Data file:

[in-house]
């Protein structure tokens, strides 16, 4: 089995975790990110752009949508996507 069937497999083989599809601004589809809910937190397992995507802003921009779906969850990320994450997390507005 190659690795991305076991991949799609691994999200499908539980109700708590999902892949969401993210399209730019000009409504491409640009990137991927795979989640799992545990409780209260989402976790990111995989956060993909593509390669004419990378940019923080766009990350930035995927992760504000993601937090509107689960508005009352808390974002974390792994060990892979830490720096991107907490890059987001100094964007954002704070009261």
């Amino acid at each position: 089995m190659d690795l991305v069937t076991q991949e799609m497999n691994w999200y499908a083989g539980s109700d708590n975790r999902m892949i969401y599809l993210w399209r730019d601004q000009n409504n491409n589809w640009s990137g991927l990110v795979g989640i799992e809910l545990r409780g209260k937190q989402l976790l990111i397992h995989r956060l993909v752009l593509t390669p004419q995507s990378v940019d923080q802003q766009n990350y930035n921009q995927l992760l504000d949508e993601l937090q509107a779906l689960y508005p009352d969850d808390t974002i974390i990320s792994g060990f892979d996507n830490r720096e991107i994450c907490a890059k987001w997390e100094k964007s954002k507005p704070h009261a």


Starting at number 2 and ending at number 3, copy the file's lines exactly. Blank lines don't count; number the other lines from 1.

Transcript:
């Protein structure tokens, strides 16, 4: 089995975790990110752009949508996507 069937497999083989599809601004589809809910937190397992995507802003921009779906969850990320994450997390507005 190659690795991305076991991949799609691994999200499908539980109700708590999902892949969401993210399209730019000009409504491409640009990137991927795979989640799992545990409780209260989402976790990111995989956060993909593509390669004419990378940019923080766009990350930035995927992760504000993601937090509107689960508005009352808390974002974390792994060990892979830490720096991107907490890059987001100094964007954002704070009261």
């Amino acid at each position: 089995m190659d690795l991305v069937t076991q991949e799609m497999n691994w999200y499908a083989g539980s109700d708590n975790r999902m892949i969401y599809l993210w399209r730019d601004q000009n409504n491409n589809w640009s990137g991927l990110v795979g989640i799992e809910l545990r409780g209260k937190q989402l976790l990111i397992h995989r956060l993909v752009l593509t390669p004419q995507s990378v940019d923080q802003q766009n990350y930035n921009q995927l992760l504000d949508e993601l937090q509107a779906l689960y508005p009352d969850d808390t974002i974390i990320s792994g060990f892979d996507n830490r720096e991107i994450c907490a890059k987001w997390e100094k964007s954002k507005p704070h009261a």